• Glacier National Park (Various Locations):  Take a car ride up the Going-to-the-Sun Road to experience mountains, lakes, meadows, and forests. Hike on over 700 miles of trails, go biking, skiing, or just enjoy the views and wildlife.  At the Crown of the Continent Research Learning Center, adults and high school students can get involved in species identification and data collection through the citizen science program or participate in BioBlitzes, brown bag presentations, and other programs.
  • Museum of the Plains Indian (Browning):  See this permanent gallery featuring exhibitions showcasing the Northern Plains tribes.  See carved wood panels, murals, and dioramas. Find weapons, clothing, horse gear, household items, and children’s objects.
  • Museum of the Rockies (Bozeman):  This Smithsonian-affiliated museum is known for its dinosaur fossils, including a full-scale Tyrannosaurus Rex.  See a living history farm, learn about Yellowstone, and enjoy the planetarium. Access the classroom resources on the museum’s website to view lesson plan ideas related to paleontology, astronomy, Yellowstone, Indian education, and homesteading/agriculture. Livestream events are also available for distance learning, and two educator guides can be downloaded to help your family explore earth space science and the world of dinosaurs.
  • Yellowstone National Park (Various Locations):  Visit America’s first national park and experience the power of a volcano through geysers, mudpots, and hot springs.  See wildlife, mountains, forests, and waterfalls by hiking, biking, or horseback riding. Interact with nature through fishing, boating, swimming, skiing/snowshoeing, riding a snowmobile or snowcoach, or camping.  Learn about heat-seeking organisms called thermophiles, become a Junior Ranger or Young Scientist, or enjoy a guided tour. Get closer to grizzly bears and wolves in the Grizzly & Wolf Discovery Center.  Before your visit, or if you are unable to visit, take advantage of the online Exploration Themes to learn about this amazing park!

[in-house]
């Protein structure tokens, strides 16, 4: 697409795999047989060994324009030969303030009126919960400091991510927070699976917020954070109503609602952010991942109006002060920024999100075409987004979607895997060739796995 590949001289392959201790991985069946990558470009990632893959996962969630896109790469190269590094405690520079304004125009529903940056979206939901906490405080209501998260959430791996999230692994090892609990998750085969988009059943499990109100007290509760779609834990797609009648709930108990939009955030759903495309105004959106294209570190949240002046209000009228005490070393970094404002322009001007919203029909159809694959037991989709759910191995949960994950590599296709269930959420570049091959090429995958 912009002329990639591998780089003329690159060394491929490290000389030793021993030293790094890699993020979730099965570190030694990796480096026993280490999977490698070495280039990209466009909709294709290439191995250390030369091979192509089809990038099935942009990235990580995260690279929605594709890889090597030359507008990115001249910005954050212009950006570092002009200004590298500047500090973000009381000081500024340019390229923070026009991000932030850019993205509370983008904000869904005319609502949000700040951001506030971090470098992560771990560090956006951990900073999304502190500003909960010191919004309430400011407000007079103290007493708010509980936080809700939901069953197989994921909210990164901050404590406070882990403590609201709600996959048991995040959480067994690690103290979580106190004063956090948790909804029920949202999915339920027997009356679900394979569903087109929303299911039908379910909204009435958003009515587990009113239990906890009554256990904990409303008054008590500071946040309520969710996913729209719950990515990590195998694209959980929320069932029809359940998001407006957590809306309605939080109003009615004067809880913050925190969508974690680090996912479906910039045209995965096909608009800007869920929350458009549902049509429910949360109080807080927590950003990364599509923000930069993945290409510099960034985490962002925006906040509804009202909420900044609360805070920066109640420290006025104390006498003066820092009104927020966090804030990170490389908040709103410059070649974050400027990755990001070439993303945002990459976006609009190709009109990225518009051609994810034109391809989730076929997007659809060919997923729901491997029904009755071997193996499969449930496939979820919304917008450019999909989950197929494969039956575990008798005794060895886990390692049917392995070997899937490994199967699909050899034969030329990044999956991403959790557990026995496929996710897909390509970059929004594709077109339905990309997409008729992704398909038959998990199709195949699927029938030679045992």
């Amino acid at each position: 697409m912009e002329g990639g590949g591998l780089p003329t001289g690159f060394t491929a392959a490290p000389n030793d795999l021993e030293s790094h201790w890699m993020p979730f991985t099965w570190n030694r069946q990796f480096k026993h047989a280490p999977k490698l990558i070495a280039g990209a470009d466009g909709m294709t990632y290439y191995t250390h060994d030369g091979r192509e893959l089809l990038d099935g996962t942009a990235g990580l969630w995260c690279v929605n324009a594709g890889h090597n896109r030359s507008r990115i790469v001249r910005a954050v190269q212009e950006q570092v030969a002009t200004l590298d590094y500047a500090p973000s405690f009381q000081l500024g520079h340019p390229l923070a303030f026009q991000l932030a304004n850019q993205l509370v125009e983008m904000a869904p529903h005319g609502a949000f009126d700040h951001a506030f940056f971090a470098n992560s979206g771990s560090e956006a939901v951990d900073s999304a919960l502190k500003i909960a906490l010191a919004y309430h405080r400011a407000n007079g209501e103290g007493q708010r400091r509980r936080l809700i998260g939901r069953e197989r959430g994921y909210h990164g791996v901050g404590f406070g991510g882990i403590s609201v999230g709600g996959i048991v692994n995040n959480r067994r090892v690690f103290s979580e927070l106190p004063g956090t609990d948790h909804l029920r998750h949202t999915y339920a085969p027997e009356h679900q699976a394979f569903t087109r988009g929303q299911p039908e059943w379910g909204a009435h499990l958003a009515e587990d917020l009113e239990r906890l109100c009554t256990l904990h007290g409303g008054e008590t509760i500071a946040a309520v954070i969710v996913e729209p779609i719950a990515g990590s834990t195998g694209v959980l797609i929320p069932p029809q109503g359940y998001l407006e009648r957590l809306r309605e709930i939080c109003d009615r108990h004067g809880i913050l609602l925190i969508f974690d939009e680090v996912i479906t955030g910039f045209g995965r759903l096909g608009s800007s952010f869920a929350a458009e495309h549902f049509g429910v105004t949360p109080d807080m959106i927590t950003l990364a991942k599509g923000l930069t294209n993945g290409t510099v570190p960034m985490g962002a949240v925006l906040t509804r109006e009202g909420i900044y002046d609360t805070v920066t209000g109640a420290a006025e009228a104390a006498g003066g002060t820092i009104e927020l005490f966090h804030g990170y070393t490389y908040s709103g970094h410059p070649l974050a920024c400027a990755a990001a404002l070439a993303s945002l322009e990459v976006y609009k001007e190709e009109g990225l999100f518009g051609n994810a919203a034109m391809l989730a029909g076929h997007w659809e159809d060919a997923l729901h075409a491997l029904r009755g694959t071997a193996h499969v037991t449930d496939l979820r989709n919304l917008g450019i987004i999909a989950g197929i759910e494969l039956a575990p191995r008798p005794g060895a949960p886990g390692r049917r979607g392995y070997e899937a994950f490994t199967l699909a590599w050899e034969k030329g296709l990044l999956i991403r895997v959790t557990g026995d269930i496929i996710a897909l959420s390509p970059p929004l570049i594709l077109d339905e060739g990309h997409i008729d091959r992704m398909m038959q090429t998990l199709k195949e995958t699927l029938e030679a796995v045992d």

Looking for more things to do with your kids in Montana? Check out this post full of field trip ideas in Montana!

Montana Freebies and Deals for Homeschoolers
You can learn more Montana facts and information for little to no cost.  Below are just a few ideas:

  • Archie Bray Foundation for the Ceramic Arts (Helena):  Take a free self-guided tour of the grounds to see ceramic art sculptures.  Enjoy a rotating exhibition space and warehouse gallery. Workshops and classes are also available for a cost, and items can be purchased, but you can visit the site without an investment.
  • Fort Benton (Fort Benton):  Step back in time and take a free self-guided tour of  Montana’s early trading post. View the Lewis & Clark Memorial, see the statue of the faithful dog “Shep,” and learn about the “bloodiest block in the west.”  Take a walk along an old steamboat levee or on the first bridge on the Missouri River, or just enjoy the scenic Upper Missouri River and the outdoor art. The site is located near eight museums, but they do charge admission.
  • Little Bighorn Battlefield (Crow Agency):  Explore the battlefield, photo galleries, and artifacts depicting the famous clash between the US Calvary and the Northern Plains Indian tribes.  See gallery objects and images of George A. Custer’s military commission documents in person or online or explore the graves in Custer National Cemetery.  Junior Ranger booklets are available at the Visitor Center. Anyone 15 years or younger does not pay admission, and there are several fee free days per year.
  • Western Heritage Center (Billings):  Visit this history museum to learn about the people and locations within the Yellowstone River Valley and Northern High Plains.  Explore exhibits, visit the 1901 building, and access online resources. Admission is $5 for adults and $1 for children under 12, and you may be able to catch a fee free day.

Montana Learning Games for Children

Now that you know some interesting things about Montana,  test your Montana facts knowledge with these free games and activities: